Washing raw ingredients before cooking is a common practice in households around the world. While it can be beneficial for people to wash their vegetables, doing so with chicken might lead to foodborne diseases. Food safety authorities and regulators recommend that you don’t wash raw poultry before cooking as it can splash bacteria around the kitchen. It is best to thoroughly cook the chicken without washing it, so it is safe to eat.
Researchers from Drexel University’s College of Nursing and Health Professions, in collaboration with the non-profit Partnership for Food Safety Education (PFSE) and New Mexico State University, launched a program called “Don’t Wash Your Chicken” in September 2022 to educate people against washing poultry, to celebrate the National Food Safety Education Month in the USA.
The research suggests that Salmonella found on poultry products is the leading cause of foodborne illnesses and a large percentage of consumers are not aware that raw poultry should not be washed.
The program includes four videos that reveal the risks attached to washing chicken:
Washing or rinsing chicken increases risk – The risk of Salmonella, Campylobacter and other harmful bacteria spreading through the kitchen increase water is a way for them to travel.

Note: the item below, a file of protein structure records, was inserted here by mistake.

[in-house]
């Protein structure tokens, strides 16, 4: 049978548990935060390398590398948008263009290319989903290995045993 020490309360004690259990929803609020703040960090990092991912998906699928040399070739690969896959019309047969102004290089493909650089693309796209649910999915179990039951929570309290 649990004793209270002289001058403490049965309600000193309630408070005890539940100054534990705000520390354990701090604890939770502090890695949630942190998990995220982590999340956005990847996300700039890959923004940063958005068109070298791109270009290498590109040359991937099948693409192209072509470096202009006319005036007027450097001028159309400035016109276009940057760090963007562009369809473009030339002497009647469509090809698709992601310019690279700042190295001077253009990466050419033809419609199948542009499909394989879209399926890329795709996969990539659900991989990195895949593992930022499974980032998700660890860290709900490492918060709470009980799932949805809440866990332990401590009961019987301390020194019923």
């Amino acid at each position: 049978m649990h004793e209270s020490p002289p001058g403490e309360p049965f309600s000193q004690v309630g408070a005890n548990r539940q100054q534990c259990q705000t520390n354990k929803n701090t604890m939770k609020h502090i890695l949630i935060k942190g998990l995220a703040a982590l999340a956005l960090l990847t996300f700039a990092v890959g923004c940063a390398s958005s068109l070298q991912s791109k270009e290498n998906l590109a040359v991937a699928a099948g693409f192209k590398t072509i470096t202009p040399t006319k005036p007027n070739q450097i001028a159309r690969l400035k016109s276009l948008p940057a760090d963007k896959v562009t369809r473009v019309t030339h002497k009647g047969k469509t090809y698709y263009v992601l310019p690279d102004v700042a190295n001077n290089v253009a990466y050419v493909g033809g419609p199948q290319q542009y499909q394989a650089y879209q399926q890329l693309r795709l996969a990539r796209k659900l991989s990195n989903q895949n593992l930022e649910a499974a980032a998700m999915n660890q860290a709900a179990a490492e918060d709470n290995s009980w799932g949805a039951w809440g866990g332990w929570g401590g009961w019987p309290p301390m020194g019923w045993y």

Chicken has already been washed – The chicken that is available to customers is already washed by manufacturers and there is no feather, filth, or anything unnecessary on the chicken. Therefore, further washing it in the kitchen will not help clean it anymore.
There is a better and safer way to cook chicken – If you see anything on the chicken, wipe it with a clean paper towel and then wash your hands. Separate raw chicken from fresh and ready-to-eat foods and keep surfaces clean by washing them with hot, soapy water. Cooking chicken at 165-degree Fahrenheit (about 74 degree Celsius) using a food thermometer can kill any dangerous bacteria.
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